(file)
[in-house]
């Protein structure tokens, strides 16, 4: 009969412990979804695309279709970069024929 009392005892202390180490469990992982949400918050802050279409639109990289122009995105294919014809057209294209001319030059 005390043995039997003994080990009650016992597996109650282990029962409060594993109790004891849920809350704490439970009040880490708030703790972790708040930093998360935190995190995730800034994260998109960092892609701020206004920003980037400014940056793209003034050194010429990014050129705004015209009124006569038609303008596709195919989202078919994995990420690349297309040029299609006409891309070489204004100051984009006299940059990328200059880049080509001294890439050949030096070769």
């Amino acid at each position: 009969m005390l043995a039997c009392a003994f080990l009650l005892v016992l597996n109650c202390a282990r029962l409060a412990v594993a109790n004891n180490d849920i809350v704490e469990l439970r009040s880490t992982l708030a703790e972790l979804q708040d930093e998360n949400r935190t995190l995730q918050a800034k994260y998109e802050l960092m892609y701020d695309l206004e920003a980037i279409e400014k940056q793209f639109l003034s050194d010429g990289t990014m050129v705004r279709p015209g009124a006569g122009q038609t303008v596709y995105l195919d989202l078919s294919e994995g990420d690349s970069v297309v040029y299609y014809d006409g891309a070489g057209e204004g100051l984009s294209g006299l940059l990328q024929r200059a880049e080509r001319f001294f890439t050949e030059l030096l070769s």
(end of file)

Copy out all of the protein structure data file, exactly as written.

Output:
[in-house]
């Protein structure tokens, strides 16, 4: 009969412990979804695309279709970069024929 009392005892202390180490469990992982949400918050802050279409639109990289122009995105294919014809057209294209001319030059 005390043995039997003994080990009650016992597996109650282990029962409060594993109790004891849920809350704490439970009040880490708030703790972790708040930093998360935190995190995730800034994260998109960092892609701020206004920003980037400014940056793209003034050194010429990014050129705004015209009124006569038609303008596709195919989202078919994995990420690349297309040029299609006409891309070489204004100051984009006299940059990328200059880049080509001294890439050949030096070769």
């Amino acid at each position: 009969m005390l043995a039997c009392a003994f080990l009650l005892v016992l597996n109650c202390a282990r029962l409060a412990v594993a109790n004891n180490d849920i809350v704490e469990l439970r009040s880490t992982l708030a703790e972790l979804q708040d930093e998360n949400r935190t995190l995730q918050a800034k994260y998109e802050l960092m892609y701020d695309l206004e920003a980037i279409e400014k940056q793209f639109l003034s050194d010429g990289t990014m050129v705004r279709p015209g009124a006569g122009q038609t303008v596709y995105l195919d989202l078919s294919e994995g990420d690349s970069v297309v040029y299609y014809d006409g891309a070489g057209e204004g100051l984009s294209g006299l940059l990328q024929r200059a880049e080509r001319f001294f890439t050949e030059l030096l070769s």